Step 1: Cut your dowel rods down to size. This depends on how big you want your loom to be, so remember you can always make something smaller than your loom but never bigger. I cut mine down to be 12in wide by 16in tall. Any bigger than this and it wont really be a ‘lap loom’.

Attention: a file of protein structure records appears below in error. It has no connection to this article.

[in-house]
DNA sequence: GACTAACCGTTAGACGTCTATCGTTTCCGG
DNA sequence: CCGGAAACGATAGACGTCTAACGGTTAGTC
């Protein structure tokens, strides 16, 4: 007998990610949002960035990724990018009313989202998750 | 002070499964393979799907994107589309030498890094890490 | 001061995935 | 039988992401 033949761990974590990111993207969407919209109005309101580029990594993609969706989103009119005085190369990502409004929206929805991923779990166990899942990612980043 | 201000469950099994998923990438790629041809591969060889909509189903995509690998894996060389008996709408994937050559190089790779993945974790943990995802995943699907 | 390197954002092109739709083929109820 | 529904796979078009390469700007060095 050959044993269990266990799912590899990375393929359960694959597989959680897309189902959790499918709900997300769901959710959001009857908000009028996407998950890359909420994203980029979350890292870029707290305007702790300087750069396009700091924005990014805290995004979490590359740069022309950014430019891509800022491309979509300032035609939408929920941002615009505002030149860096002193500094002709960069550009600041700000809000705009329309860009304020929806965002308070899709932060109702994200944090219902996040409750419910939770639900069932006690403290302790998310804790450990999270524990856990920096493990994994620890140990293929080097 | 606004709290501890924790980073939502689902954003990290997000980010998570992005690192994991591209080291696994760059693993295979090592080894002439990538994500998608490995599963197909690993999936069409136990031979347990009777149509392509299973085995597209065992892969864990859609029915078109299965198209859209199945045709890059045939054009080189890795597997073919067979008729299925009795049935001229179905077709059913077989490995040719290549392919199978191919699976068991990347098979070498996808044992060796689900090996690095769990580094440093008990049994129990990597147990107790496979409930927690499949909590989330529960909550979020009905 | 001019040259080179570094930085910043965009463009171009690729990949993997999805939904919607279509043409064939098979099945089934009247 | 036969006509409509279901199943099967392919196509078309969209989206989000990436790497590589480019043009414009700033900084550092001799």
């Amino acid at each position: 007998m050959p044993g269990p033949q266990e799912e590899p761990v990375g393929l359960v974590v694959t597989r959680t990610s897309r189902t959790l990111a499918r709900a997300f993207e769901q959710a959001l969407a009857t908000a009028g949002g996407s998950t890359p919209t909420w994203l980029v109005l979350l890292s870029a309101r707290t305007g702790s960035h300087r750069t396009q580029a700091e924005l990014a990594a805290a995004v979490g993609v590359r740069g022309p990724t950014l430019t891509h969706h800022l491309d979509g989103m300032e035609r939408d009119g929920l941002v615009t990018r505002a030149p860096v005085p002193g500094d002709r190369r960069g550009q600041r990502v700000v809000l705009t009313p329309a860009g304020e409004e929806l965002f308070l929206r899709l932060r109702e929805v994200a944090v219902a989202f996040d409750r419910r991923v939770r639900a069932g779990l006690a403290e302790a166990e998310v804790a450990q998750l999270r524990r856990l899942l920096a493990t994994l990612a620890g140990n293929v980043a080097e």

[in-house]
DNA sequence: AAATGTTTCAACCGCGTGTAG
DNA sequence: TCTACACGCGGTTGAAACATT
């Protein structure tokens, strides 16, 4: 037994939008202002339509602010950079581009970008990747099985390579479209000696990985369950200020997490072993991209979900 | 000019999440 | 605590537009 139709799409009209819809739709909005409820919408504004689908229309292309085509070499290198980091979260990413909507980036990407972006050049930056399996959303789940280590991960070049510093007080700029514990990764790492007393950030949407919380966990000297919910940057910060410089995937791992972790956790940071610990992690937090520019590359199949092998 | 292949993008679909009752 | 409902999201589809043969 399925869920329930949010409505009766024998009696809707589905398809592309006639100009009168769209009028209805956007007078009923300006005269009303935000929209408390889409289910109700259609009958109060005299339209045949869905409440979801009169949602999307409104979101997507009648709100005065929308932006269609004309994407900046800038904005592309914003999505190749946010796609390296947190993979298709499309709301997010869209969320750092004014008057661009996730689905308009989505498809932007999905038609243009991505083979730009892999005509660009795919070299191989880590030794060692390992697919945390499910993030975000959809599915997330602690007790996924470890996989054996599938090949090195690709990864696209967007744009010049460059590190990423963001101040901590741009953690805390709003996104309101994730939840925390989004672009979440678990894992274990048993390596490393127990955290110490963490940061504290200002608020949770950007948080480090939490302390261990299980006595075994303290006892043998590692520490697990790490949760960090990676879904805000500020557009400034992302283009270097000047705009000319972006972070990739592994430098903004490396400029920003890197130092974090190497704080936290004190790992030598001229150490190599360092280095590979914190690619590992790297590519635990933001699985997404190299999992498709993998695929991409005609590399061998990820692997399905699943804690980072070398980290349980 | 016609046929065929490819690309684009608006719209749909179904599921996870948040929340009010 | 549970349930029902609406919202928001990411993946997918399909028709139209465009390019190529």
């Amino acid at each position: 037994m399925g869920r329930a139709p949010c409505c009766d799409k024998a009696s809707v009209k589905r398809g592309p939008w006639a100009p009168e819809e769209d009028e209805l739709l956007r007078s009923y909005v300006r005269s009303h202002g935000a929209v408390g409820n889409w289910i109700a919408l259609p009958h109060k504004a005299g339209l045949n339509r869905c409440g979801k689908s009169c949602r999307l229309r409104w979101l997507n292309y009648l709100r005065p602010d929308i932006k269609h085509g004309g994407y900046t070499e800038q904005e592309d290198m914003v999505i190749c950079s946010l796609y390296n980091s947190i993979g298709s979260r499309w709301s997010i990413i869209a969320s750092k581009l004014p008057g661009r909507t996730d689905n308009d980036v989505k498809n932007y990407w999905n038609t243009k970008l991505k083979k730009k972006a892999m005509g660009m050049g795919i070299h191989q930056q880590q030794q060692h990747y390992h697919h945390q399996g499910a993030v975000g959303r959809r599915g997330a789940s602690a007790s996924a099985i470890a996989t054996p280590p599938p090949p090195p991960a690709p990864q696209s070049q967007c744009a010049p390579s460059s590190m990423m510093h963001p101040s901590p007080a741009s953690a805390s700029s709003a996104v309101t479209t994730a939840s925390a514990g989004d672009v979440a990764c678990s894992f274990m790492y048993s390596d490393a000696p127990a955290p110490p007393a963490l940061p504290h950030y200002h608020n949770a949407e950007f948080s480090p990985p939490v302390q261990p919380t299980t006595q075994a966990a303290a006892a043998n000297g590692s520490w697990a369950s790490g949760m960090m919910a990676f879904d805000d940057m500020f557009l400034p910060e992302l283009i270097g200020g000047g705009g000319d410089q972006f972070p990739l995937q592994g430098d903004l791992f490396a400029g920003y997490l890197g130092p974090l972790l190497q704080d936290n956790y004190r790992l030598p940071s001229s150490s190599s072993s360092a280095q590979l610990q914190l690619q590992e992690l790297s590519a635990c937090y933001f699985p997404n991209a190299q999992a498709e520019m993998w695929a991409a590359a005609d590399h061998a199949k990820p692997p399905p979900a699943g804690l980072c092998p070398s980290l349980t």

Step 2: Mark out the spacing for your pegs. I spaced mine at 1/2 an inch, but they are technically closer together since the pegs have a width to them, but we drilled in on the 1/2 inch marks. Step 3: Draw a line in the middle of your dowel exactly where you want to drill in for the peg placement. Step 4: Begin drilling! For the 1/4in pegs we used a 1/4in drill bit and wrapped washi tape around the drill where we needed to stop drilling to a) not split the wood/go all the way through and b) have the pegs sit at the same height. Step 5: Once all your holes are drilled, sand them down so that the splinters don’t hurt you or snag your yarn. Step 5: Hammer in your pegs, making sure to hammer them down until they are at an even height and at the bottom of your drilled holes. Step 6: YAY! You’re so close and its so pretty now and looks like a dinosaur (right?!), do any last-minute sanding clean up you need to. Step 7: This is the tricky one. You will line up your sides exactly how you want them to sit by stacking your peg sides ON TOP OF the flat sides (this way you can reach underneath while weaving without picking op your loom). In the middle of where they intersect you will mark the middle spots on both and then drill all the way through both of the dowel rods. Step 8: Now you hammer (with a lot of muscle) a peg all the way through to connect the two rods! Of course you could always use wood glue, but this is more sturdy and a nice touch. Step 9: Enjoy your loom! You can always stain or paint it to make it look nicer if you would like to, but as long as you sanded it well you are good to begin weaving immediately! Now go have fun weaving! I cant wait to see what you make. If you are just getting started, or are looking for more inspiration, check out my last post on weaving resources.